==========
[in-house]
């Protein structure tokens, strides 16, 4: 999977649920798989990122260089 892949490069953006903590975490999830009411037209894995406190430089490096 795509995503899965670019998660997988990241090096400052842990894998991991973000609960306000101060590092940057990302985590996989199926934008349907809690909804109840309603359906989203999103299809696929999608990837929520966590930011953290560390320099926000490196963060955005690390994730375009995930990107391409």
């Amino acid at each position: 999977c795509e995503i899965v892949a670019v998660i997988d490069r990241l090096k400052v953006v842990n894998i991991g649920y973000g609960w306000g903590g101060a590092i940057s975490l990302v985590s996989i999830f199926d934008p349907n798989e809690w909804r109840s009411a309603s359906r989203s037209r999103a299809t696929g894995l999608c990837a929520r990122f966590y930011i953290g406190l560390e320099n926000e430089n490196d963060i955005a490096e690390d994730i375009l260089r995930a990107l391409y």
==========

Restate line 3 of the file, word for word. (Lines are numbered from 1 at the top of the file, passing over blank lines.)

């Amino acid at each position: 999977c795509e995503i899965v892949a670019v998660i997988d490069r990241l090096k400052v953006v842990n894998i991991g649920y973000g609960w306000g903590g101060a590092i940057s975490l990302v985590s996989i999830f199926d934008p349907n798989e809690w909804r109840s009411a309603s359906r989203s037209r999103a299809t696929g894995l999608c990837a929520r990122f966590y930011i953290g406190l560390e320099n926000e430089n490196d963060i955005a490096e690390d994730i375009l260089r995930a990107l391409y």